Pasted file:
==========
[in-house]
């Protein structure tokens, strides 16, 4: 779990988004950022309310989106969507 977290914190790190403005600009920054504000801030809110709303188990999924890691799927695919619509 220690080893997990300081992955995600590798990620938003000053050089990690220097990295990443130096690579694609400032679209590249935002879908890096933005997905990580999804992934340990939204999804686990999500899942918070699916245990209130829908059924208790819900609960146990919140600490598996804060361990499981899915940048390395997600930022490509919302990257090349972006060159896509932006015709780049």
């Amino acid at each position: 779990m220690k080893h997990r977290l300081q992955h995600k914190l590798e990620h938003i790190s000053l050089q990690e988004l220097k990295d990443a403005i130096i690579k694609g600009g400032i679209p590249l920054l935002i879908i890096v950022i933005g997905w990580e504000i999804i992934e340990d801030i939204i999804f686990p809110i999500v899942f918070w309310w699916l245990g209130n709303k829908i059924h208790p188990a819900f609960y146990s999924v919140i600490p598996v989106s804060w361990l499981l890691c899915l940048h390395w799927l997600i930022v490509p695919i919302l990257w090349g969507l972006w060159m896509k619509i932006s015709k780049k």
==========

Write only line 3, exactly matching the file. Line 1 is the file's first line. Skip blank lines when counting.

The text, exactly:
């Amino acid at each position: 779990m220690k080893h997990r977290l300081q992955h995600k914190l590798e990620h938003i790190s000053l050089q990690e988004l220097k990295d990443a403005i130096i690579k694609g600009g400032i679209p590249l920054l935002i879908i890096v950022i933005g997905w990580e504000i999804i992934e340990d801030i939204i999804f686990p809110i999500v899942f918070w309310w699916l245990g209130n709303k829908i059924h208790p188990a819900f609960y146990s999924v919140i600490p598996v989106s804060w361990l499981l890691c899915l940048h390395w799927l997600i930022v490509p695919i919302l990257w090349g969507l972006w060159m896509k619509i932006s015709k780049k």